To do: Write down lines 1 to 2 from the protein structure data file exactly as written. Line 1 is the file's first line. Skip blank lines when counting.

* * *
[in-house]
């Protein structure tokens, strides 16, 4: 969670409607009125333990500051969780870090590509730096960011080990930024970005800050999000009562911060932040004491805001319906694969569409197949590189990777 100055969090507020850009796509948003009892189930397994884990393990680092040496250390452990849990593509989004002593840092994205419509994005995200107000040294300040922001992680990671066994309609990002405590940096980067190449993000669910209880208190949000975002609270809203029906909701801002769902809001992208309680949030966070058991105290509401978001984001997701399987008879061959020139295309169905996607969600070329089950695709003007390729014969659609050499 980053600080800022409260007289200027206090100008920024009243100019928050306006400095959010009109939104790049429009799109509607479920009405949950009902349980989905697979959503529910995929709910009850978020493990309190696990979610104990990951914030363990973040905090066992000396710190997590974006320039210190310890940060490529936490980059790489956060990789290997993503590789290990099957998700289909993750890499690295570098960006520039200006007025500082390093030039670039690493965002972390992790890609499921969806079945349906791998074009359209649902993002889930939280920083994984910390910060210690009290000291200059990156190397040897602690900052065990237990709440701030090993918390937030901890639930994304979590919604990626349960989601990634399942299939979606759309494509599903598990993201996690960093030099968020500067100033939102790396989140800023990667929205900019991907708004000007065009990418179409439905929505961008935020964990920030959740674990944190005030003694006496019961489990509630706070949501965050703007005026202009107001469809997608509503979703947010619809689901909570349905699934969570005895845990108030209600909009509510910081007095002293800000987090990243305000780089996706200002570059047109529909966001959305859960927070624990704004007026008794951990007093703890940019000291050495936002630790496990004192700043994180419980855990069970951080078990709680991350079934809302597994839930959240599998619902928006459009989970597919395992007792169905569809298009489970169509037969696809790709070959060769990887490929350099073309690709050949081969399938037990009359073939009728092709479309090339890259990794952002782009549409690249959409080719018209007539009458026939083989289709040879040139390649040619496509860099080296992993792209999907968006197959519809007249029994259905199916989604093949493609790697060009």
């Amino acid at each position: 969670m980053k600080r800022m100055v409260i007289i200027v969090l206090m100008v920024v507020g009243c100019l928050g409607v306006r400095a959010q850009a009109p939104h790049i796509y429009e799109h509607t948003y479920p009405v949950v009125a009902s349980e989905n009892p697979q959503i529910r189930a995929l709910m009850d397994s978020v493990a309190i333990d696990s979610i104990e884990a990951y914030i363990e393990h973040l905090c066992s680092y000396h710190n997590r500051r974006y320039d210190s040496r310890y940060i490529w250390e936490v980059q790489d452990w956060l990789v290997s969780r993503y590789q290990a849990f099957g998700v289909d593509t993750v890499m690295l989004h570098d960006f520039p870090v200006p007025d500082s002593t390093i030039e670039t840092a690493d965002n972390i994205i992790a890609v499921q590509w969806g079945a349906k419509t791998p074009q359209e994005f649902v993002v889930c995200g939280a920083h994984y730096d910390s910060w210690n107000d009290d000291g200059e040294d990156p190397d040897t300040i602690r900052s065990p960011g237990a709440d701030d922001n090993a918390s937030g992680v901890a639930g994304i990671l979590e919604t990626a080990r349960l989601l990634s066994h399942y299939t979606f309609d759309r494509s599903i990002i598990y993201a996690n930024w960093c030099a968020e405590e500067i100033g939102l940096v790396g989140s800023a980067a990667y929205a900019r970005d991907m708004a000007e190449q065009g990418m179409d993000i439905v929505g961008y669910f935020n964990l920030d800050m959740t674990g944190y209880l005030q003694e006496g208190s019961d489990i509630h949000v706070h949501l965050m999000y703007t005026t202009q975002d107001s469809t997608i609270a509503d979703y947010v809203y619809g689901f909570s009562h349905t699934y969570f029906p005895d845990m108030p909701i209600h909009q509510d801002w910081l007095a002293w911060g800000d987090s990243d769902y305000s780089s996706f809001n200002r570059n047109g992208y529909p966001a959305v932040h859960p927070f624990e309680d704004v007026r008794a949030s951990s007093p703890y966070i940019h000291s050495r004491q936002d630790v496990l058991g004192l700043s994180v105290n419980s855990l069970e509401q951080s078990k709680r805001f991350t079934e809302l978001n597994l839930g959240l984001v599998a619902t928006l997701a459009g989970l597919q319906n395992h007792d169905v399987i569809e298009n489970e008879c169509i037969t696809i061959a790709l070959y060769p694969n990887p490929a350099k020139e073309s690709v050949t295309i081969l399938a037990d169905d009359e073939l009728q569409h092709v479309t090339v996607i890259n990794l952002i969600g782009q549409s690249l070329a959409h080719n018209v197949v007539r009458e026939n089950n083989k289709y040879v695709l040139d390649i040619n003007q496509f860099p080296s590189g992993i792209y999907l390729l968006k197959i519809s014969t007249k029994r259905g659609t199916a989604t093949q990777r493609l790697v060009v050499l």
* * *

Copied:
[in-house]
């Protein structure tokens, strides 16, 4: 969670409607009125333990500051969780870090590509730096960011080990930024970005800050999000009562911060932040004491805001319906694969569409197949590189990777 100055969090507020850009796509948003009892189930397994884990393990680092040496250390452990849990593509989004002593840092994205419509994005995200107000040294300040922001992680990671066994309609990002405590940096980067190449993000669910209880208190949000975002609270809203029906909701801002769902809001992208309680949030966070058991105290509401978001984001997701399987008879061959020139295309169905996607969600070329089950695709003007390729014969659609050499 980053600080800022409260007289200027206090100008920024009243100019928050306006400095959010009109939104790049429009799109509607479920009405949950009902349980989905697979959503529910995929709910009850978020493990309190696990979610104990990951914030363990973040905090066992000396710190997590974006320039210190310890940060490529936490980059790489956060990789290997993503590789290990099957998700289909993750890499690295570098960006520039200006007025500082390093030039670039690493965002972390992790890609499921969806079945349906791998074009359209649902993002889930939280920083994984910390910060210690009290000291200059990156190397040897602690900052065990237990709440701030090993918390937030901890639930994304979590919604990626349960989601990634399942299939979606759309494509599903598990993201996690960093030099968020500067100033939102790396989140800023990667929205900019991907708004000007065009990418179409439905929505961008935020964990920030959740674990944190005030003694006496019961489990509630706070949501965050703007005026202009107001469809997608509503979703947010619809689901909570349905699934969570005895845990108030209600909009509510910081007095002293800000987090990243305000780089996706200002570059047109529909966001959305859960927070624990704004007026008794951990007093703890940019000291050495936002630790496990004192700043994180419980855990069970951080078990709680991350079934809302597994839930959240599998619902928006459009989970597919395992007792169905569809298009489970169509037969696809790709070959060769990887490929350099073309690709050949081969399938037990009359073939009728092709479309090339890259990794952002782009549409690249959409080719018209007539009458026939083989289709040879040139390649040619496509860099080296992993792209999907968006197959519809007249029994259905199916989604093949493609790697060009």